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Welcome to the University of Arizona Astronomy Club website! Our goal is to inspire and assist anybody with a passion or interest in astronomy and science. We provide opportunities to work on astronomy projects with other students and astronomers who care deeply about astronomy education.

IMPORTANT ANNOUNCEMENTS:

There will be no Sabino Canyon Star Party for the month of November. The monthly star party at this location will resume in the future; further updates will be posted as they become relevant.

Fall 2014 meetings will be held on Mondays from 5:00 PM to approximately 5:45 PM in Steward Observatory room N305, beginning on September 8, 2014. Please see the Meeting Notes page for meeting notes.

To join the club, we encourage you to show up to our meetings and join in on our projects or events! Semester dues are $10 which goes toward all of the projects and activities in which we participate. Please peruse our website for much more information about our club. If you have any questions, please use the form on the Contact page.

Check out the special session organized by the University of Arizona Astronomy Club at the 223rd American Astronomical Society meeting in Washington, D.C.: AAS 223 Session 159 Video or search YouTube for “uaastroclub” and “AAS 223 Session 159″.

OFFICE HOURS

Megan: Tuesdays from 11:00 AM to 12:00 PM and from 1:00 PM to 2:00 PM
Samantha: Mondays from 4:00 PM to 5:00 PM and Fridays from 2:00 PM to 3:00 PM
Carmen: Wednesdays from 12:00 PM to 2:00 PM
Ali: Tuesdays from 3:30 PM to 4:30 PM and Fridays from 3:00 PM to 4:00 PM
Matthew: Mondays from 2:30 PM to 4:30 PM
Erica: TBD

If you’re in Phoenix near Arizona State University, join our friends at the ASU Astronomy Club!

Join our group on Facebook!Join our group on Facebook! Visit our YouTube channel!UAAstroClub YouTube Channel
Map to Steward Observatory:
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Gallery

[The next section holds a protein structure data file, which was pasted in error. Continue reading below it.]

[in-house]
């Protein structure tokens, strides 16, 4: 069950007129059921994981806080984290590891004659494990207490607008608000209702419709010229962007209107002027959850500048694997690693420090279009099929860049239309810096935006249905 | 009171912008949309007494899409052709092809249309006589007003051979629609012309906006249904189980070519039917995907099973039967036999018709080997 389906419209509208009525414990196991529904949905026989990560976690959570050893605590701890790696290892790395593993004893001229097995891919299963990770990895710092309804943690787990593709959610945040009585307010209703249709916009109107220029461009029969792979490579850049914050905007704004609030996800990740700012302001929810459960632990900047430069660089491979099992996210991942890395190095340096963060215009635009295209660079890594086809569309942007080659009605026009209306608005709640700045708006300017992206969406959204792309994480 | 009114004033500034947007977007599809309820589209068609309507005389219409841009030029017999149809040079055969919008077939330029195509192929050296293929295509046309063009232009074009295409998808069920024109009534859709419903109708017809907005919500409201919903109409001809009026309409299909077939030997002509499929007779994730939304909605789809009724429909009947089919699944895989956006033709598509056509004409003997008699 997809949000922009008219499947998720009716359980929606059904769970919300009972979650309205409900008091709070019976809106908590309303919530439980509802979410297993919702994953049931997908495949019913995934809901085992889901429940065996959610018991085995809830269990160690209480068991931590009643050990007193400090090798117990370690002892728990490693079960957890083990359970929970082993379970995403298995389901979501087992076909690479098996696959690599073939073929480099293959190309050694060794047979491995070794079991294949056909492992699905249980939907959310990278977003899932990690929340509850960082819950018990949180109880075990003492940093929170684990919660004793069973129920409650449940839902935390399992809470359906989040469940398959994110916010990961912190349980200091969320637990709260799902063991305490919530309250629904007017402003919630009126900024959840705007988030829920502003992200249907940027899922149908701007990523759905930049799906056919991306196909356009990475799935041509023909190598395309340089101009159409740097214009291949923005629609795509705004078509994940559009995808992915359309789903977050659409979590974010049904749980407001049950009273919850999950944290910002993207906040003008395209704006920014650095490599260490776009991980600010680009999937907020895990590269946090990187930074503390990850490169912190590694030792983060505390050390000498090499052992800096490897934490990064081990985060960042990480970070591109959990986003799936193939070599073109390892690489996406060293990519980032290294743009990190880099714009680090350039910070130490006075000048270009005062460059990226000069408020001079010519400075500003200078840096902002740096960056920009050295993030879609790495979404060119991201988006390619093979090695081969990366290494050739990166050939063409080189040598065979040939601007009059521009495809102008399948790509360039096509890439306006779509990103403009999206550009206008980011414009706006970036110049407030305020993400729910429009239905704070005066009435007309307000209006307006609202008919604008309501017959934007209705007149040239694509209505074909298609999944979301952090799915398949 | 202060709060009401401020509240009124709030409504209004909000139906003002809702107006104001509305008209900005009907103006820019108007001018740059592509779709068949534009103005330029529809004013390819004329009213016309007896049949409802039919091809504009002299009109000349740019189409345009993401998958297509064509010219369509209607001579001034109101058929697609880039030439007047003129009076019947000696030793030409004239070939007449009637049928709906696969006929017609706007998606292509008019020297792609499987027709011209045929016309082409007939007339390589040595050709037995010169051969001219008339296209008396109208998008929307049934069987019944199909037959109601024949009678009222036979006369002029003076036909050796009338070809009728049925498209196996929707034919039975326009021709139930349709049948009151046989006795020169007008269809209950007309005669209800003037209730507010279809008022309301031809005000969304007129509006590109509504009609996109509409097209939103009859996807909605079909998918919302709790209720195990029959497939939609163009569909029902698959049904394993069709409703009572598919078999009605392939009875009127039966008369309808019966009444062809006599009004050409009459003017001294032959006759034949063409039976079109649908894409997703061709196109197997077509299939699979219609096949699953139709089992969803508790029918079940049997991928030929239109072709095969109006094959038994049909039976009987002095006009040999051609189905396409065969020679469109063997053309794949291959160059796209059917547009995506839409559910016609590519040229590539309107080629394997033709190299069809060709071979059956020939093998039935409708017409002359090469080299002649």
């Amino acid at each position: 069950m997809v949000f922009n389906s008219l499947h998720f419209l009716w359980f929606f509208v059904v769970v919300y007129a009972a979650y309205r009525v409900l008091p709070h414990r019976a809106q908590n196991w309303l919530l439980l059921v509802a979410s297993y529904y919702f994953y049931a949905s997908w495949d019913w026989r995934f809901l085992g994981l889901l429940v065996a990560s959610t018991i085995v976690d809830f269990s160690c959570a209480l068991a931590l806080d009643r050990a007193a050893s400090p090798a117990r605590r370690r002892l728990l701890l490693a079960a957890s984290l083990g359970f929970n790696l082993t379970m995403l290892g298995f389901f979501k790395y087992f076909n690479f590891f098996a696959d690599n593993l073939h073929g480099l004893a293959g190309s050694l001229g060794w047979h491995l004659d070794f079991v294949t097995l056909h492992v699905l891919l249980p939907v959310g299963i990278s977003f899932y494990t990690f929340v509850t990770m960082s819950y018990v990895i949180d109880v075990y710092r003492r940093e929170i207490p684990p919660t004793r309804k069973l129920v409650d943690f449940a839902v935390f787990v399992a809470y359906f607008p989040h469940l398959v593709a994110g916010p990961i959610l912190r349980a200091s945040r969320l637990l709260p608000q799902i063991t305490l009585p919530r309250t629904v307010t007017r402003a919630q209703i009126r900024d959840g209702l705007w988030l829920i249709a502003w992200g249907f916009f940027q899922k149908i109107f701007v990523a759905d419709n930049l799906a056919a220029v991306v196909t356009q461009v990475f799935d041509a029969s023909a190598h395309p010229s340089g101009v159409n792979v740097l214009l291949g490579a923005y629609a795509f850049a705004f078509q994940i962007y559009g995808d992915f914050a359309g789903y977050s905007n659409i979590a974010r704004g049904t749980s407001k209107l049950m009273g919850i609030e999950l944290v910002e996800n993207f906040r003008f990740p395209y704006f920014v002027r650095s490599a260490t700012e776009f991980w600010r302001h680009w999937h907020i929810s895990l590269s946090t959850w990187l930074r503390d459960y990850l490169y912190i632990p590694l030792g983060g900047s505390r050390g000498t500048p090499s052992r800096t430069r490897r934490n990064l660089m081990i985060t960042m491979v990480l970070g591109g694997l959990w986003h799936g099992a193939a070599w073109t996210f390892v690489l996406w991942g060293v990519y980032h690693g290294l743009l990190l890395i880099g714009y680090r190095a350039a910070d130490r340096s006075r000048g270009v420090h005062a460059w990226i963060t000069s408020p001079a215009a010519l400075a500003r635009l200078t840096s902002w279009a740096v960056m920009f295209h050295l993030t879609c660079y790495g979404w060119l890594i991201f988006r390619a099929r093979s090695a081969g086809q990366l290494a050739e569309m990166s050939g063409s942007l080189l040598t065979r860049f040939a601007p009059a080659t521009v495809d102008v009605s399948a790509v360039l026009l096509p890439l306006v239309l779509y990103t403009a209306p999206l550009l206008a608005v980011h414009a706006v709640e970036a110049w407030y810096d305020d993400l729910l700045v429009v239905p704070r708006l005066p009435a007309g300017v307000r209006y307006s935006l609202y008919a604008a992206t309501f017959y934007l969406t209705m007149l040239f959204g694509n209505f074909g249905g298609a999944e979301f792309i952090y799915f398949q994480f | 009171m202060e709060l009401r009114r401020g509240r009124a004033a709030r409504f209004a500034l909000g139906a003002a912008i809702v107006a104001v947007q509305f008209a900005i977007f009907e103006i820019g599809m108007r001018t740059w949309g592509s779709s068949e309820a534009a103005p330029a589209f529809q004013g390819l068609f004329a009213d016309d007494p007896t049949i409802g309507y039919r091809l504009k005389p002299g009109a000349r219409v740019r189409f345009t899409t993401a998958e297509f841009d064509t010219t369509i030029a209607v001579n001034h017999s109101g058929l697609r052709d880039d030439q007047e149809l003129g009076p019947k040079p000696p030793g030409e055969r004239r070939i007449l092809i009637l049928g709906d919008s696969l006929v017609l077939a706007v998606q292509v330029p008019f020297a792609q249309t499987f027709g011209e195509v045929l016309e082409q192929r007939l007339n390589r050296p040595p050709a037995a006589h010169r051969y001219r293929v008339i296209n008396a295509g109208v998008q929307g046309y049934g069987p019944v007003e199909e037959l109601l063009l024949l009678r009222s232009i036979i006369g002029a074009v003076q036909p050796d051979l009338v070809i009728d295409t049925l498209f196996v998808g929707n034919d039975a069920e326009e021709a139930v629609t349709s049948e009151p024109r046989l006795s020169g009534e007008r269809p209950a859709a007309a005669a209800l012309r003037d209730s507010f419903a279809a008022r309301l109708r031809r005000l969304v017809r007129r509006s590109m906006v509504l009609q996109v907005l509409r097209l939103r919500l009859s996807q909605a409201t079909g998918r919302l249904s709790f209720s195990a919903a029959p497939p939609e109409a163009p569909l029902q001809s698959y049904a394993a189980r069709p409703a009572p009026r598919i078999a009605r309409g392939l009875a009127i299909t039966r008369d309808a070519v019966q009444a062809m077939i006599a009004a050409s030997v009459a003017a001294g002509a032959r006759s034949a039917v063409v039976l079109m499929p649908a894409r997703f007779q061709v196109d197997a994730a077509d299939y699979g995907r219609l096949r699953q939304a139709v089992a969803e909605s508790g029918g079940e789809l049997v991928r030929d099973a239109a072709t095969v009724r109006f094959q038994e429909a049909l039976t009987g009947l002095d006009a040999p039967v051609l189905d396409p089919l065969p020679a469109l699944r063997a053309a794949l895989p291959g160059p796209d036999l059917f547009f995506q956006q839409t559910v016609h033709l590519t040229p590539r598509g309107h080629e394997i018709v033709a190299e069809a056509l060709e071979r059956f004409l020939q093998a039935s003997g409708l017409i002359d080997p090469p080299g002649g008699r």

At sunset Lindsay carving the world 2013scrapbookpage8 Having fun in the gym

NASA Image of the Day

Specular Spectacular

 
This near-infrared, color mosaic from NASA's Cassini spacecraft shows the sun glinting off of Titan's north polar seas. While Cassini has captured, separately, views of the polar seas (see PIA17470) and the sun glinting off of them (see PIA12481 and PIA18433) in the past, this is the first time both have been seen together in the same view. The sunglint, also called a specular reflection, is the bright area near the 11 o'clock position at upper left. This mirror-like reflection, known as the specular point, is in the south of Titan's largest sea, Kraken Mare, just north of an island archipelago separating two separate parts of the sea. This particular sunglint was so bright as to saturate the detector of Cassini's Visual and Infrared Mapping Spectrometer (VIMS) instrument, which captures the view. It is also the sunglint seen with the highest observation elevation so far -- the sun was a full 40 degrees above the horizon as seen from Kraken Mare at this time -- much higher than the 22 degrees seen in PIA18433. Because it was so bright, this glint was visible through the haze at much lower wavelengths than before, down to 1.3 microns. The southern portion of Kraken Mare (the area surrounding the specular feature toward upper left) displays a "bathtub ring" -- a bright margin of evaporate deposits -- which indicates that the sea was larger at some point in the past and has become smaller due to evaporation. The deposits are material left behind after the methane & ethane liquid evaporates, somewhat akin to the saline crust on a salt flat. The highest resolution data from this flyby -- the area seen immediately to the right of the sunglint -- cover the labyrinth of channels that connect Kraken Mare to another large sea, Ligeia Mare. Ligeia Mare itself is partially covered in its northern reaches by a bright, arrow-shaped complex of clouds. The clouds are made of liquid methane droplets, and could be actively refilling the lakes with rainfall. The view was acquired during Cassini's August 21, 2014, flyby of Titan, also referred to as "T104" by the Cassini team. The view contains real color information, although it is not the natural color the human eye would see. Here, red in the image corresponds to 5.0 microns, green to 2.0 microns, and blue to 1.3 microns. These wavelengths correspond to atmospheric windows through which Titan's surface is visible. The unaided human eye would see nothing but haze, as in PIA12528. The Cassini-Huygens mission is a cooperative project of NASA, the European Space Agency and the Italian Space Agency. JPL, a division of the California Institute of Technology, Pasadena, manages the mission for NASA's Science Mission Directorate in Washington. The VIMS team is based at the University of Arizona in Tucson. More information about Cassini is available at http://www.nasa.gov/cassini and http://saturn.jpl.nasa.gov. Image Credit: NASA/JPL-Caltech/University of Arizona/University of Idaho
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